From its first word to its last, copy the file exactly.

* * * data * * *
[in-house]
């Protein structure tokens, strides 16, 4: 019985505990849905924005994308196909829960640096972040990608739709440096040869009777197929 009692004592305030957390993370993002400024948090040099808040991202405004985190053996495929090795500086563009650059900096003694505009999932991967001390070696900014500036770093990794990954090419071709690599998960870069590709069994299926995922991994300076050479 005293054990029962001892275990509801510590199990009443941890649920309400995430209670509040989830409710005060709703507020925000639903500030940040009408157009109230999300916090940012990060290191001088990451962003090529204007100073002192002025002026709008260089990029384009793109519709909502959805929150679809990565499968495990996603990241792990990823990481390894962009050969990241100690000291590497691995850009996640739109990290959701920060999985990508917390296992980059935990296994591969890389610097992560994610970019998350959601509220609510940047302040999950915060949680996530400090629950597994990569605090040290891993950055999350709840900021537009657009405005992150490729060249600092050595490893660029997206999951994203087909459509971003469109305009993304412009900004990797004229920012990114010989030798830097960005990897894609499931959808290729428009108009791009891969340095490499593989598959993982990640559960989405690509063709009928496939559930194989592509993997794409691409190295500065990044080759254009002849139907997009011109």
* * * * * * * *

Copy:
[in-house]
């Protein structure tokens, strides 16, 4: 019985505990849905924005994308196909829960640096972040990608739709440096040869009777197929 009692004592305030957390993370993002400024948090040099808040991202405004985190053996495929090795500086563009650059900096003694505009999932991967001390070696900014500036770093990794990954090419071709690599998960870069590709069994299926995922991994300076050479 005293054990029962001892275990509801510590199990009443941890649920309400995430209670509040989830409710005060709703507020925000639903500030940040009408157009109230999300916090940012990060290191001088990451962003090529204007100073002192002025002026709008260089990029384009793109519709909502959805929150679809990565499968495990996603990241792990990823990481390894962009050969990241100690000291590497691995850009996640739109990290959701920060999985990508917390296992980059935990296994591969890389610097992560994610970019998350959601509220609510940047302040999950915060949680996530400090629950597994990569605090040290891993950055999350709840900021537009657009405005992150490729060249600092050595490893660029997206999951994203087909459509971003469109305009993304412009900004990797004229920012990114010989030798830097960005990897894609499931959808290729428009108009791009891969340095490499593989598959993982990640559960989405690509063709009928496939559930194989592509993997794409691409190295500065990044080759254009002849139907997009011109």